The dangers of over-acting in a project
By Valerie Milano
Pasadena, CA (Hollywood Today) 1/10/14 – IFC premiered its new comedy min-series Spoils Of Babylon on Thursday night January 9th
Spoils of Babylon is a throwback to the golden-plated age of the bloated mini-series of the late 70’s and early 80’s; a genre that has since evolved into respectability. But, in the days of yore it was neither fish nor fowl. The mini-series was appointment television that failed to scale the heights of epic theatrical filmmaking while at the same time aspiring to the lofty heights of epic theatrical filmmaking. Usually, the source material was the bestselling novels of the day, or fact based melodrama (Roots, The Thorn Birds, Shogun). The epic mini-series was a kissing cousin to the not-so-epic prime time soap operas Dallas and Falcon’s Crest. All the aforementioned food groups are gleefully composted by the creators of Spoils of Babylon to sporadically hilarious effect.
The show opens with an over earnest preamble by a bearded, bloated and boozing Will Ferrell portraying the fictitious author (Eric Jonrosh), creator of the equally fictitious novel Spoils Of Babylon. He pontificates on the brilliance of his masterwork in a manner that suggests Orson Wells channeled by James Lipton. It’s a great set-up and it’s refreshing to see Ferrell dial back the volume of his formidable comedic skills.
Toby Maguire plays Devon Morehouse, the adopted son of oil tycoon Jonas Morehouse (Tim Robbins). Maguire is a nuanced comic actor who seems to relish the chance to act outside the box a bit. Robbins is pitch-perfect as the blustering patriarch of the Morehouse clan, but is barely recognizable for his first ninety seconds of screen time. My… how time has flown since Shawshank Redemption.
The cast is rounded out by Kristen Wiig who plays Robbins’ lusty, dimwitted daughter Cynthia Morehouse. Cynthia is Devon’s adopted sister and forbidden love interest. The plotline is arch and boilerplate by design and only exists to serve the “throw it at the wall and see if it sticks” comedic set pieces that come fast and furious. There is some nuanced writing and dialogue buried in the mix if one cares to take notice. Scenes that fall flat are redeemed by nuggets of comedy gold that unapologetically pilfers ideas from disparate sources ranging from the stop- action satire of Air America to the laugh-a-second acrobatics of Naked Gun and Airplane.
Never has so much tender loving care been lavished on a production for the purpose of making it look so cheesy. Spoils of Babylon skates the thin line between homage and parody admirably. But, one wonders what Maguire’s Spiderman fan base makes of all the ironic lunacy.
If nothing else, Spoils of Babylon has succeeded in its noble mission to enshrine a kitschy and nostalgic era in television history. Spoils of Babylon gives the viewer style over substance with boundless enthusiasm……and the occasional belly laugh.
Hollywood Today and other journalists at the Langham Hotel had an opportunity to speak with cast members this week – Kristen Wiig, Tobey Maguire, Haley Joel Osment, and creators Matt Piedmont and Andrew Steele.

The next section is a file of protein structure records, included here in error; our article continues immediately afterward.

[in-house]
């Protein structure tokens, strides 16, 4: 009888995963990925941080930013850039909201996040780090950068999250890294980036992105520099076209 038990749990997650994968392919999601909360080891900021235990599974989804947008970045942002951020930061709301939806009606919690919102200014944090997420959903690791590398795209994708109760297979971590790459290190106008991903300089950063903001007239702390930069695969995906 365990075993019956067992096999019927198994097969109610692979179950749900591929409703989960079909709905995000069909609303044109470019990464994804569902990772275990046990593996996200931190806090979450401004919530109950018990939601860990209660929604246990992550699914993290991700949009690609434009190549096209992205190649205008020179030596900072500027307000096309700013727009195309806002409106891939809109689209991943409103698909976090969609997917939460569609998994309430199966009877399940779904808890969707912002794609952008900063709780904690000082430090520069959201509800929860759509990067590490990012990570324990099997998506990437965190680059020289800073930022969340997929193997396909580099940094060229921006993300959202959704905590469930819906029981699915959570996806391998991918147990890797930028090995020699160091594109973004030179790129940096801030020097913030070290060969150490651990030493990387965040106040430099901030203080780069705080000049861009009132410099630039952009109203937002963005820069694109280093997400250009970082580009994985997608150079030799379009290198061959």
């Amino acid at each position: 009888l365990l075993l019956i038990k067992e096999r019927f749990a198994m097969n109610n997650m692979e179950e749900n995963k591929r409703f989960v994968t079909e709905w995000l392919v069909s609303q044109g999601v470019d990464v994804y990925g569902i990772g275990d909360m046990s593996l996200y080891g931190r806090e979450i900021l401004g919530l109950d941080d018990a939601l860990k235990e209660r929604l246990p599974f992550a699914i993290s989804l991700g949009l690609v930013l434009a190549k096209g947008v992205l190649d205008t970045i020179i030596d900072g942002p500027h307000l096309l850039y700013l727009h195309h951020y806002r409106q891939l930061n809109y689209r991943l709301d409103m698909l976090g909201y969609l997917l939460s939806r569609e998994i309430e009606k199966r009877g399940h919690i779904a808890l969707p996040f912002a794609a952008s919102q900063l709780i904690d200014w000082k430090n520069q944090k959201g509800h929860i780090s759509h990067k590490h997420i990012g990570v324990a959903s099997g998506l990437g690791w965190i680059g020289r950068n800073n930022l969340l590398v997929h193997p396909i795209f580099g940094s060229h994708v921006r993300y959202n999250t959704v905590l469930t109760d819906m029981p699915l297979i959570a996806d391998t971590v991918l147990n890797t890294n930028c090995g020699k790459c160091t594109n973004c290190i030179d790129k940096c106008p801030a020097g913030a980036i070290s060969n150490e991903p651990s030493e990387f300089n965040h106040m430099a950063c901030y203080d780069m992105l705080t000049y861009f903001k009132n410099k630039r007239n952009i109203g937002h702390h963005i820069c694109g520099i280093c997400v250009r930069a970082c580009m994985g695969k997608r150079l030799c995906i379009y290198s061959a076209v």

Star Tobey Maguire spoke about the stigma that a successful movie star traditionally faces when they make the decision to work in the television medium: TOBEY MAGUIRE, “I don’t know. The way it actually works for me is, you know, I get a script. I read it. I go, “That looks like it would be fun.” I talk to the guy who is going to talk to me every day and that I gotta collaborate with and see if we get along and I can buy into his vision. You know, how things are delivered to an audience, I think, is it’s certainly an interesting thing for me to watch that evolve, and I’m curious about that, but I don’t really mind the kind of delivery system for something. If it’s something I want to do, I’m excited about the script, the people, that sort of thing, I don’t really consider that that much.”
Creator Andrew Steele shed some light on Will Ferrell’s involvement in the project: ANDREW STEELE, “We wrote specific roles for Will. I mean, yes, I mean, Will’s a friend of ours and probably if he wanted another role, he could have maybe fought for it. He’s first in line, I would say. But, no, we had from the beginning we had the idea that he would play the author and then the author was just so bold enough to pretend that he could act and play a character in it for a second.”
Creator Andrew Steele and Babylon’s villain, actor Haley Joel Osment talked about the dangers of over-acting in a project that is both farce and melodrama: ANDREW STEELE,” We love that line the most. And I love that question because, you know, we’re not sure we did find the line. So we’ll leave that up to the people out there. But we definitely like that. We’ve been in comedy for 20 years, and so I see both Matt and I pulling back further away from more obvious jokes to so, yeah, we played it pretty straight.” HALEY JOEL OSMENT, “I’ve always felt very lucky that the directors that I worked with as a kid never, you know, used tricks or tried to, you know, sort of goose a performance out of, you know, a “young actor” is a strange word to use. But yeah, I think there’s a there’s a thing in film acting particularly where you are cautious of overacting and cautious of going too far over that line. And sometimes that makes you I’ve noticed things that tendencies that I have where you can sort of play it safe. And something like this or doing theater is a great exercise of sort of taking the lid off and not being afraid to cross that line that we’ve been talking about today. It just sort of makes you a more adventurous performer. So these opportunities are good for that.”